A trauma is essentially an insight that is too powerful to be integrated into a person’s psyche. Neither joyful nor uplifting, it is a glimpse into the very “heart of darkness.” A traumatized person, who now possesses this dark knowledge, has become “the man who knows too much.” He can never reconstitute the comfortable, but illusory, world that he once inhabited.
|Even tough guys suffer traumas.
A trauma is akin, in certain respects, to a disillusionment. A person who is disillusioned had based his view of the world on certain beliefs, or premises. But events have conspired to render those premises invalid. For example, one day we discover that our admiration for a certain person is unfounded. We see that our hero has feet of clay. We might, as a result, become more cynical. Or, we might develop a a sympathy towards human frailty. But, one way or another, we integrate what we have seen about people into a larger understanding of life. This is part of what it means to mature as a person.
A trauma is an insight that is so profoundly disillusioning that we are not able to integrate it into a larger, more all-embracing, understanding of life. For example, a young man — with lofty ideals and a romanticized view of war — enlists in the army. Within time, he encounters terrible horrors on the battlefield, far beyond anything that he could have imagined. Most soldiers outgrow their naive beliefs, expanding their view of the world, such that it includes life’s darker side. But this soldier cannot integrate what he has seen, either because of personality factors or because he has seen things that are well beyond what most soldiers encounter. Consequently, what he has seen just sits in his psyche, undigested and festering, as it does in cases of Post Traumatic Stress Disorder.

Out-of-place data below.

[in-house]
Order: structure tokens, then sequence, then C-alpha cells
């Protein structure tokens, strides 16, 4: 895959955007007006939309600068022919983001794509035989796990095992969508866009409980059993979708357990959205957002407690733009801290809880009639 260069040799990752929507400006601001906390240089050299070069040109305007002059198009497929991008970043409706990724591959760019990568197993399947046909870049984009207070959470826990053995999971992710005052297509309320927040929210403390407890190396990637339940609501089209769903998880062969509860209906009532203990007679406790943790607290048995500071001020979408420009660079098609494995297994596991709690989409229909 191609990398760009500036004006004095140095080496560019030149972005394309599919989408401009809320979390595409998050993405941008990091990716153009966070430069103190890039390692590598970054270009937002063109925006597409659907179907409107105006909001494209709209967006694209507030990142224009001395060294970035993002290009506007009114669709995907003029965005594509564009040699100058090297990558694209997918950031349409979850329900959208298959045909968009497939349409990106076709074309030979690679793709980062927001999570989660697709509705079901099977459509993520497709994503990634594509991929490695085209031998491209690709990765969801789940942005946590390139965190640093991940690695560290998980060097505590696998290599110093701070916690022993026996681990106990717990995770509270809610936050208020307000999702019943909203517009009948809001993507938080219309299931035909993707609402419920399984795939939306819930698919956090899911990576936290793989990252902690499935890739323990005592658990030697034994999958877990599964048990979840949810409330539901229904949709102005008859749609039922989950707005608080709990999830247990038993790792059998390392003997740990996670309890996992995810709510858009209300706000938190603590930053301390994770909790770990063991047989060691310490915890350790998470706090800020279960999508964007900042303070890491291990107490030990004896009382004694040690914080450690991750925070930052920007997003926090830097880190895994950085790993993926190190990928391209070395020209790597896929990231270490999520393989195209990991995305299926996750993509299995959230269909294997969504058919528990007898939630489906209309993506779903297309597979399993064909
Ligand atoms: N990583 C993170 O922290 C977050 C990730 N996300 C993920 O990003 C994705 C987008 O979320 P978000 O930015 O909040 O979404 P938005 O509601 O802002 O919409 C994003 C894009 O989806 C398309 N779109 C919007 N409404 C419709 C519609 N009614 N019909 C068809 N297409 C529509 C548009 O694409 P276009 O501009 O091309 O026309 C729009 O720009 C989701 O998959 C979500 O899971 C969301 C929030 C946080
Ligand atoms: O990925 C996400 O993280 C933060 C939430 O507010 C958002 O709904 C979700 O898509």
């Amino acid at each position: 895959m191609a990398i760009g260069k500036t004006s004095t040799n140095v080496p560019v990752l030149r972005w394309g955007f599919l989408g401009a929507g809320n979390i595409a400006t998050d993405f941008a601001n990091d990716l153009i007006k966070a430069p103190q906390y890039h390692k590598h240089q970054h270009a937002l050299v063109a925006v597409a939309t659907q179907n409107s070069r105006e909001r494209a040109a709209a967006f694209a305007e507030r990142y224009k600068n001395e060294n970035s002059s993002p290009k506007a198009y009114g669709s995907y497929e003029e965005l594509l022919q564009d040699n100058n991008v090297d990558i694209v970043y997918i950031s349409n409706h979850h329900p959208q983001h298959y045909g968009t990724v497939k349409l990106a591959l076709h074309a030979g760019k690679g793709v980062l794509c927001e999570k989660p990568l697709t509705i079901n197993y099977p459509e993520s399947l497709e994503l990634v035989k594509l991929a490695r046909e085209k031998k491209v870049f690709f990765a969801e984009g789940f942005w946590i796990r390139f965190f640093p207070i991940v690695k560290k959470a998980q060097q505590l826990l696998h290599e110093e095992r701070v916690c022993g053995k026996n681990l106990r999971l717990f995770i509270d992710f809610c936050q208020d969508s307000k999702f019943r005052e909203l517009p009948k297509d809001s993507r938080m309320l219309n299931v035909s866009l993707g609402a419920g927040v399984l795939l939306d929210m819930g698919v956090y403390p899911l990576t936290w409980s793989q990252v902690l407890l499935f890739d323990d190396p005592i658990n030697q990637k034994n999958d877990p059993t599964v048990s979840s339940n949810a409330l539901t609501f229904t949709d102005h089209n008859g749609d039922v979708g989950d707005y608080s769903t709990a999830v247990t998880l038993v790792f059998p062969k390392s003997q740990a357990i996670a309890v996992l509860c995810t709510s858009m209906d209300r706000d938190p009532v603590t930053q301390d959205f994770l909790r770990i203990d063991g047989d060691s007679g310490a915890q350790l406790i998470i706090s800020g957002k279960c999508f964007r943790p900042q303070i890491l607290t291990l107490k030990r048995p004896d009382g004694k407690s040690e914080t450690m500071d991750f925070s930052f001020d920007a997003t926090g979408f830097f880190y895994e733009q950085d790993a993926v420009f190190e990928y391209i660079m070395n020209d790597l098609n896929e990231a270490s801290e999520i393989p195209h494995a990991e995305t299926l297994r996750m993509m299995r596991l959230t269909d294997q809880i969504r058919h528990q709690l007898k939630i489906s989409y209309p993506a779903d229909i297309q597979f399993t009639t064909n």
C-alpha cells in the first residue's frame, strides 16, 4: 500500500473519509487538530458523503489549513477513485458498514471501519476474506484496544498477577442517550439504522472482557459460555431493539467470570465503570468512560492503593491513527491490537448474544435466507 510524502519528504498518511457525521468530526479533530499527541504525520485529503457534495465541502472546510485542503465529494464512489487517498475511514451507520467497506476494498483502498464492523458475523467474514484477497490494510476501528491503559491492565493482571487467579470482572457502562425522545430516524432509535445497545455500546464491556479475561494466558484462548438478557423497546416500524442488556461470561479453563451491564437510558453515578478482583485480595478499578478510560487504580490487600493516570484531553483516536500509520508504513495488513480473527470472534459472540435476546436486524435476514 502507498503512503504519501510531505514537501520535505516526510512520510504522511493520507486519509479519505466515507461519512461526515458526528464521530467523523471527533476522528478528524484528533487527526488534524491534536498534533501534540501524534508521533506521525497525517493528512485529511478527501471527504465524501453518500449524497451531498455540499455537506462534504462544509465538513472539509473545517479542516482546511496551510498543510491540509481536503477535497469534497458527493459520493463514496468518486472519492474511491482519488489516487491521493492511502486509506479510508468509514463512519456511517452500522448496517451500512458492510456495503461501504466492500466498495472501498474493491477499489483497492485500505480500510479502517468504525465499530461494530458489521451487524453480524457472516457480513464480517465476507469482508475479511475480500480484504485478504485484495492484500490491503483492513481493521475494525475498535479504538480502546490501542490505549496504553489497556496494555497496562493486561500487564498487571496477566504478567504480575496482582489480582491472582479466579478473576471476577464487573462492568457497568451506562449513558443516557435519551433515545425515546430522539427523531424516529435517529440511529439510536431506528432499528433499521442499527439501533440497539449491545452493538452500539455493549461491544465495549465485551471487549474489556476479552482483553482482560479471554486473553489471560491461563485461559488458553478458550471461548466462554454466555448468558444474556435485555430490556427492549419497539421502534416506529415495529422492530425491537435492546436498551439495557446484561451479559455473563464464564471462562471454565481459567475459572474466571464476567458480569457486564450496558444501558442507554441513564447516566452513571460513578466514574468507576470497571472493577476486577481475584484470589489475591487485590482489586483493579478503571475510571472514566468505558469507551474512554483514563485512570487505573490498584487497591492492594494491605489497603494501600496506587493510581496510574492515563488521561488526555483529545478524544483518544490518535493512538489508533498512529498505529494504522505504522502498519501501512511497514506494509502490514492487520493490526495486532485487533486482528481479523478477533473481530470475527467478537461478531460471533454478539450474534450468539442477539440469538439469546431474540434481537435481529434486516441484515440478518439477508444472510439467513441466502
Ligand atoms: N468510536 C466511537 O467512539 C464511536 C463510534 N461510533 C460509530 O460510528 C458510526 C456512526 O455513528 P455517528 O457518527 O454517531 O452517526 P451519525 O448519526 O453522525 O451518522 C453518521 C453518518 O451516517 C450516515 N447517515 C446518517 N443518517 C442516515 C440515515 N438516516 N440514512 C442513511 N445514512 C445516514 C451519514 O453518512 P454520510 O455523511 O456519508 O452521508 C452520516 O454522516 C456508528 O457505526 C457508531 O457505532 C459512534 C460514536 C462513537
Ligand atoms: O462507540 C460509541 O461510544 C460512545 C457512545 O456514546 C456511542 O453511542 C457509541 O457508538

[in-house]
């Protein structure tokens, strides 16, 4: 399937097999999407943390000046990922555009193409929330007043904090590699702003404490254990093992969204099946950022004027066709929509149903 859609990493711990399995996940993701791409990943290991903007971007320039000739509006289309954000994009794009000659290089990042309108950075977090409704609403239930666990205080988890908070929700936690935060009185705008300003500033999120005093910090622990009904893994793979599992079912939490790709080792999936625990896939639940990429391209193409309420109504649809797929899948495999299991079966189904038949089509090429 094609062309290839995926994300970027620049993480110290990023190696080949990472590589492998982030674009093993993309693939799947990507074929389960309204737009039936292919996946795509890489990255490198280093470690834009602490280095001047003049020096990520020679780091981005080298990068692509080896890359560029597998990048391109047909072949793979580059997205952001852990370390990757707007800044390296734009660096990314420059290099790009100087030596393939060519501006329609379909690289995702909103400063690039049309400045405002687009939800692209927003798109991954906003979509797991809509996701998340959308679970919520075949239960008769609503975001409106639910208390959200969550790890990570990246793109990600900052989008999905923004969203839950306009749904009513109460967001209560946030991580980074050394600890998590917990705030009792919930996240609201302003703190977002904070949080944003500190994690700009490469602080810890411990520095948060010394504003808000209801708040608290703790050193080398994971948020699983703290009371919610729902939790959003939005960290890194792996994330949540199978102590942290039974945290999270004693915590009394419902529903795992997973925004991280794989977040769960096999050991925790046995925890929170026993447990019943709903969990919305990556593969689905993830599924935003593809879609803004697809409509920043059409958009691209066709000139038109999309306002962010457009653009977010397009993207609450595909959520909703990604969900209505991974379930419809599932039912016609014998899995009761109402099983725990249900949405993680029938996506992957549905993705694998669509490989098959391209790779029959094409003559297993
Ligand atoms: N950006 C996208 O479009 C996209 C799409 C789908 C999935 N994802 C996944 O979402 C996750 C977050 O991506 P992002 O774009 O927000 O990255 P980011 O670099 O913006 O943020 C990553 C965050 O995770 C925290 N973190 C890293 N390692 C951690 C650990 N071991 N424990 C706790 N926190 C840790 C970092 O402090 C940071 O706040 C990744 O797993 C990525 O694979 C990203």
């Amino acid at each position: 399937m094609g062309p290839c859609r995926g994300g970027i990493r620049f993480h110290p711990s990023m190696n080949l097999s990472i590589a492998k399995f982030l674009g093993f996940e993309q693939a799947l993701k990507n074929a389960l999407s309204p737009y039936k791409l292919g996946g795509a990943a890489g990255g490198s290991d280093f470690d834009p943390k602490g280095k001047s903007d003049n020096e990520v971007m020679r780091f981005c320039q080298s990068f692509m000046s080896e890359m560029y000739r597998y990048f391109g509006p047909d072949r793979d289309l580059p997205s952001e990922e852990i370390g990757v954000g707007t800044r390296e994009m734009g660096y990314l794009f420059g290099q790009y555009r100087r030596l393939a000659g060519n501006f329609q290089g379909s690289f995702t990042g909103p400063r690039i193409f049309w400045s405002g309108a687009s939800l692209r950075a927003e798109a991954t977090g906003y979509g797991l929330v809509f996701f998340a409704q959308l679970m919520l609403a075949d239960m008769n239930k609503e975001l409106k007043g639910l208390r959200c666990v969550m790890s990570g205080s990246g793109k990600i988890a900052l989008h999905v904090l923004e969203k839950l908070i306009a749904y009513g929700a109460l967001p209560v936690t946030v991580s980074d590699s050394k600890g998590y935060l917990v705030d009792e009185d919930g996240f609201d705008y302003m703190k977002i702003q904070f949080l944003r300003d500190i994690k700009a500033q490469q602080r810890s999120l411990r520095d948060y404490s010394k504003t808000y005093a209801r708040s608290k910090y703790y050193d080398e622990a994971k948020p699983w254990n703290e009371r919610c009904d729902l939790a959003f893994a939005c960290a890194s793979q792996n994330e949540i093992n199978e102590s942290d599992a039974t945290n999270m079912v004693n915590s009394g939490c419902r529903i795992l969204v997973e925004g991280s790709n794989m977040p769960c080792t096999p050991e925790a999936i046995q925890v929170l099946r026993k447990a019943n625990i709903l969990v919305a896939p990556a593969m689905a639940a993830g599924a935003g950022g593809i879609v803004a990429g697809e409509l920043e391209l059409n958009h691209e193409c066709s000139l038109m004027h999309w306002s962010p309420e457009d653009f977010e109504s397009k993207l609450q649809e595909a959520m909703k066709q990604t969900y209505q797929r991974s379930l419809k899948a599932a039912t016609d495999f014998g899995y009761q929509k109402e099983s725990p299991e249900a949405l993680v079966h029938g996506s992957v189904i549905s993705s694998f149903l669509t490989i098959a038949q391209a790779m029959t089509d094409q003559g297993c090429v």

People of all ages can suffer a trauma. It is more likely, though, to occur to a younger person, for he or she has not developed the ego structures and the defenses that can provide some buffering from life’s “slings and arrows.” They are also less likely to have developed an understanding of life, such that what transpired makes sense. But children learn fast, and some, rather than being traumatized, develop the pluck and resourcefulness of a Huckleberry Finn.
|An entire nation suffered a trauma on 9/11/2001
Traumas are often the result of a terrifying encounter with evil. The experience can be so harrowing that it shatters a person. For example, a woman who has been raped has suddenly been exposed to a dimension of the masculine that is murderously aggressive in its sexuality, shattering her sense of the masculine as fatherly and protective. Consequently, she no longer feels that she can be, in the world, safe and secure in her femininity. The film “Two Woman,” (1960) is about a woman (played by Sophie Loren), and her daughter, both who have been raped. What made it all the worse, psychologically, was the fact that the rapes occurred in a church, where one normally has a sense of being protected by God, the father. Furthermore, the rapes were perpetrated by soldiers, whose duty it is protect. The mother copes with what has happened, but her daughter has entered into a dissociative state, withdrawing from both her body and her feelings, for neither is now judged, by her, as a safe place to be. It is true that the daughter is suffering from a misperception, for obviously not all men are rapists. The fact, though, that some are, and that they cannot always be stopped, means that her world will, from now on, be riddled with uncertainty. Healing involves coming to terms with that very uncertainty.